Gr 3 UpThere have been many stories written about the golema creature formed from mud or clay in the likeness of man and brought to life by the name of God for the purpose of protecting the Jewish people from an enemy that would destroy them. In most of the tales, the golem, after fulfilling its purpose, goes wild, growing to an enormous size, and must be returned to the lump of clay from which it was made. Although Podwal's version has a historical setting, the inclusion of details culled from a number of golem stories and cabalistic writings is confusing and results in the lack of a strong plot. The stylized paintings are expertly rendered in gouache, colored pencil, and ink. They are garishly colored and feature a dream world of distorted, abstract buildings in which the rabbi and the emperor of the kingdom seem to be the only ``real'' entitiesperhaps indicating the ethereal nature of the tale. This is borne out in a final picture of the city showing a golem-shaped mountain, upon which the buildings have been reconstructed. Beverly McDermott's The Golem (HarperCollins, 1975; o.p.) tells the traditional story of the golem of Prague, resurrected by a wise and pious rabbi when the old rumors of the Jews using the blood of Christian children to bake their Passover matzoh filled him with fear for his people. She crafted her tale in the words of a storyteller and paired it with the powerful, vivid paintings of a master artist. Although neither book is meant for young children, McDermott's is more accessible.Susan Scheps, Shaker Heights Public Library, OH
Hazel Rochman
Drawing on Jewish legends of the golem of Prague, this picture book captures the shape-shifting creature in all its mystery. The story itself lacks a clear focus, perhaps because Podwal includes too much. He begins with the story of the foolish emperor of Prague who, like Midas, wants to turn iron into gold. Then the focus switches to the great rabbi who can perform miracles. From the mud of the river the rabbi creates the giant golem to protect the Jews from persecution. Reminiscent of Chagall, the folk-art illustrations of the medieval city express the magical transformation of the powerful giant that first comes to the aid of the Jews and then becomes a monster out of control.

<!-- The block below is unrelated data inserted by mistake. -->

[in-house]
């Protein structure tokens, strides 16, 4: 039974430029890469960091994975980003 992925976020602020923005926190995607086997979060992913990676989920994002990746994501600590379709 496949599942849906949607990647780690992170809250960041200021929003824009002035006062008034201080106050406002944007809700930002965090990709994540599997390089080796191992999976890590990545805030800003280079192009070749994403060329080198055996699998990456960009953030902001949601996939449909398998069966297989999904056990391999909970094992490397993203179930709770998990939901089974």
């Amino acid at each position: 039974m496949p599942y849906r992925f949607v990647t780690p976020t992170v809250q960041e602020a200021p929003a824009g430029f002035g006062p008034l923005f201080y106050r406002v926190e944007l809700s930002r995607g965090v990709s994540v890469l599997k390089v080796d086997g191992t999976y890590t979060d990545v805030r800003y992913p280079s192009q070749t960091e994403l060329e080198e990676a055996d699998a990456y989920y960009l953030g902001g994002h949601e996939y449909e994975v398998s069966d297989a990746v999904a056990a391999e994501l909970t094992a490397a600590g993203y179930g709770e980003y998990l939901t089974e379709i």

Read More Show Less

Product Details

  • ISBN-13: 9780688138110
  • Publisher: HarperCollins Publishers
  • Publication date: 10/1/1995
  • Pages: 24
  • Age range: 8 years
  • Product dimensions: 8.86 (w) x 11.39 (h) x 0.41 (d)

Customer Reviews

Be the first to write a review
( 0 )
Rating Distribution

5 Star

(0)

4 Star

(0)

3 Star

(0)

2 Star

(0)

1 Star

(0)

Your Rating:

Your Name: Create a Pen Name or

Barnes & Noble.com Review Rules

Our reader reviews allow you to share your comments on titles you liked, or didn't, with others. By submitting an online review, you are representing to Barnes & Noble.com that all information contained in your review is original and accurate in all respects, and that the submission of such content by you and the posting of such content by Barnes & Noble.com does not and will not violate the rights of any third party. Please follow the rules below to help ensure that your review can be posted.

Reviews by Our Customers Under the Age of 13

We highly value and respect everyone's opinion concerning the titles we offer. However, we cannot allow persons under the age of 13 to have accounts at BN.com or to post customer reviews. Please see our Terms of Use for more details.

What to exclude from your review:

Please do not write about reviews, commentary, or information posted on the product page. If you see any errors in the information on the product page, please send us an email.

Reviews should not contain any of the following:

  • - HTML tags, profanity, obscenities, vulgarities, or comments that defame anyone
  • - Time-sensitive information such as tour dates, signings, lectures, etc.
  • - Single-word reviews. Other people will read your review to discover why you liked or didn't like the title. Be descriptive.
  • - Comments focusing on the author or that may ruin the ending for others
  • - Phone numbers, addresses, URLs
  • - Pricing and availability information or alternative ordering information
  • - Advertisements or commercial solicitation

Reminder:

  • - By submitting a review, you grant to Barnes & Noble.com and its sublicensees the royalty-free, perpetual, irrevocable right and license to use the review in accordance with the Barnes & Noble.com Terms of Use.
  • - Barnes & Noble.com reserves the right not to post any review -- particularly those that do not follow the terms and conditions of these Rules. Barnes & Noble.com also reserves the right to remove any review at any time without notice.
  • - See Terms of Use for other conditions and disclaimers.
Search for Products You'd Like to Recommend

Recommend other products that relate to your review. Just search for them below and share!

Create a Pen Name

Your Pen Name is your unique identity on BN.com. It will appear on the reviews you write and other website activities. Your Pen Name cannot be edited, changed or deleted once submitted.

 
Your Pen Name can be any combination of alphanumeric characters (plus - and _), and must be at least two characters long.

Continue Anonymously

    If you find inappropriate content, please report it to Barnes & Noble
    Why is this product inappropriate?
    Comments (optional)